WTO Constraints: India’s Domestic Content Requirement (DCR) clause has faced legal challenges at the World Trade Organisation (WTO). DCR mandates the use of both solar cells and modules manufactured domestically as per specifications and testing requirements fixed by the Ministry of New and Renewable Energy (MNRE).
What steps have been taken to enhance Solar Energy generation in India?
The MNRE launched the Jawaharlal Nehru National Solar Mission in 2010 to achieve 20 GW of grid connected solar power by 2022 in three phases through several steps including Solar Park Scheme, Central Public Sector Undertakings (CPSUs) scheme for grid connected solar PV power projects, and Viability Gap Funding (VGF). The target was revised to 100 GW in 2014-15.
The Government has also launched the Pradhan Mantri Kisan Urja Suraksha Uttan Mahabhiyan Yojana (PM-KUSUM) for grid connected agricultural solar pumps.
Suryamitra Skill Development Programme by the National Institute of Solar Energy (NISE) focuses on Solar Energy project’s installation, operation & maintenance.
Atal Jyoti Yojana has been launched to provide solar street lighting systems for public use.
Under the Solar Transfiguration of India (SRISTI) Scheme, financial incentives are provided to the beneficiary for installing solar power plant rooftop projects.
Green Energy Corridor Scheme: It is related to laying of new transmission lines and creating new sub-station capacity for evacuation (from region of production to region of consumption) of renewable power.
In 2014, the Government announced the ‘Solar Parks and Ultra-Mega Solar Power Projects’ policy to facilitate the creation of large solar parks.
The Government has also provided financial incentives for expansion of solar energy. These include: (a) The Government has provided a 10-year tax exemption for solar energy projects; (b) Waiver of Inter-State Transmission System (ISTS) charges for inter-state sale of solar and wind power for projects to be commissioned by 30th June 2025; (c) The Ministry of New and Renewable Energy provides 30% subsidy to most solar powered items such as solar lamps and solar heating systems. It has further extended its subsidy scheme to solar-powered cold storages; (d) The Government has allowed 100% Foreign Direct Investment (FDI) under the automatic route; (e) Government has issued orders that power shall be dispatched against Letter of Credit (LC) or advance payment to ensure timely payment by distribution licensees to renewable energy generators; (f) Government has also launched Green funds like the National Clean Energy and Environmental Fund, Green Masala Bond etc.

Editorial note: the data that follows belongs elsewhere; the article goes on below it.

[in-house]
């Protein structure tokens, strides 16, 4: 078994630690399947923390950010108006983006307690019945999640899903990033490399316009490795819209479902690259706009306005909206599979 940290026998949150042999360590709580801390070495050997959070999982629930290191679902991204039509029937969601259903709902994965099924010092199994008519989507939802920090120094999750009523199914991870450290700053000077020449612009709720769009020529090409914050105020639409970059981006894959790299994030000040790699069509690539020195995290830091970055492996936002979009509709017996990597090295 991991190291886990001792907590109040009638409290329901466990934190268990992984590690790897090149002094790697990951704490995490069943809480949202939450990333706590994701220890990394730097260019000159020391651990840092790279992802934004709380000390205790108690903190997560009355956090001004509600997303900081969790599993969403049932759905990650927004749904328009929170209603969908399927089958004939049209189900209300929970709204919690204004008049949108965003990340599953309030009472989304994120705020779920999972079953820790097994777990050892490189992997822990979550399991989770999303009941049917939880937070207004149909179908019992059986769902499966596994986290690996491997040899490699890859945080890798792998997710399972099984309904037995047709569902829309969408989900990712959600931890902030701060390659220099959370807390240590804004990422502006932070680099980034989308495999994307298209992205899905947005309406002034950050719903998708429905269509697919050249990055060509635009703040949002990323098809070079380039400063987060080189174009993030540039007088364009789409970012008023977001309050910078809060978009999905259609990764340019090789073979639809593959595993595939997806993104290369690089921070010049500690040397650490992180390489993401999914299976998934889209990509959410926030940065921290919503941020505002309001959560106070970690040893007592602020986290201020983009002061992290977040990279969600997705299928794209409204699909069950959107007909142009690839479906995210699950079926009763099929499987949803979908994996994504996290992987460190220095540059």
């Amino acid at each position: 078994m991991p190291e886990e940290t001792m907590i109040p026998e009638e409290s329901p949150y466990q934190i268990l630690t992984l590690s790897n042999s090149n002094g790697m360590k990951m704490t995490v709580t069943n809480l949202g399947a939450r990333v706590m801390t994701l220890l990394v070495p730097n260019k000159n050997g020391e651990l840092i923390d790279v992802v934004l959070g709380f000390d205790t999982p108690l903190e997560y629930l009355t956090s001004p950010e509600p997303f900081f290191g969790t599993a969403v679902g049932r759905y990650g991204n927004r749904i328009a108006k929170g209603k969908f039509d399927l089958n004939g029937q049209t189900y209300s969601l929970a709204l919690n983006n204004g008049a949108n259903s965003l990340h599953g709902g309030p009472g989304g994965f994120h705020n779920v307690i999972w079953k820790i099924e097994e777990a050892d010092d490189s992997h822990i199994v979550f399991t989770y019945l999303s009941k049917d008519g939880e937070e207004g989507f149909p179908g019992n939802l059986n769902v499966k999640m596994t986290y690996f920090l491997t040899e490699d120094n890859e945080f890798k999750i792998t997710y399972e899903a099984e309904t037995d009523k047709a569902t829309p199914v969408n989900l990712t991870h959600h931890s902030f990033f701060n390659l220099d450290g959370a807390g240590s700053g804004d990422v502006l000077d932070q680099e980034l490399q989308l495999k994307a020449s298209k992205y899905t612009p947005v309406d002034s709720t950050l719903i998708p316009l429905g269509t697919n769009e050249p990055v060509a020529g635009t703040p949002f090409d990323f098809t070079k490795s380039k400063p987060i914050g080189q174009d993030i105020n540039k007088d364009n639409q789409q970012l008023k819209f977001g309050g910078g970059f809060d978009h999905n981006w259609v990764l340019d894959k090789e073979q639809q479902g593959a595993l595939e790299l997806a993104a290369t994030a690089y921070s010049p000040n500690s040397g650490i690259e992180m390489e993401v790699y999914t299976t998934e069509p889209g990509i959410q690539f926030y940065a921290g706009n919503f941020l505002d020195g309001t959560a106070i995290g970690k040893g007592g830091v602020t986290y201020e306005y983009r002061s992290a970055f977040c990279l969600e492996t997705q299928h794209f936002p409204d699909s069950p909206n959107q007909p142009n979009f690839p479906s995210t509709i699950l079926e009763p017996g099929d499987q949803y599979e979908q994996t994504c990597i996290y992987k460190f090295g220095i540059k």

The Government has also undertaken initiatives for international collaboration. India is the founding member of the International Solar Alliance (ISA) which is headquartered in India. India has proposed the idea of “One Sun, One World, One Grid” as a means of tapping into the copious solar electricity available on a worldwide scale.
What should be done going ahead?
Manufacturing of Solar Equipment: Manufacturing of solar equipment is dominated by a handful number of countries. In order to become a world leader in solar power, India must develop the entire manufacturing value chain ecosystem to become competitive and achieve sustainable growth in the long run.
Last mile connectivity: The Government should also focus on last mile connectivity in remote areas where developing transmission infrastructure is a challenge. This can be achieved through small solar installations or solar community grids by using domestically manufactured products with small power inverters or batteries in every home. It may be helpful to ensure power for all.
Investment in New Technology: The Government should invest prudently in new and emerging solar technologies through strong financial measures that include green bonds, clean energy funds and institutional loans.
Promote R&D: There is a need to promote R&D particularly in renewable energy storage technology and tackle bureaucratic hurdles in implementation of such efforts.
India must also take proactive steps towards formulation of an efficient Solar PV Waste Management and Manufacturing Standards Policy for sustainable waste management.
Technology Diplomacy: The Government should also leverage on the Ministry of External Affairs’s New and Emerging Strategic Technologies (NEST) Division to engage in technology diplomacy and negotiate technology governance to favour India.
Although the Solar Energy target set for 2022 will be missed, the Union and State Governments have done well in facilitating the capacity expansion of solar energy. The Governments should continue to undertake policy reforms and provide financial and other incentives to the industry, so that India can enhance its climate action and fasten the pace towards Net Zero.
Syllabus: GS III, Energy; Conservation, Environmental Pollution and Degradation.
Source: The Hindu, The Hindu, MNRE, Ministry of Power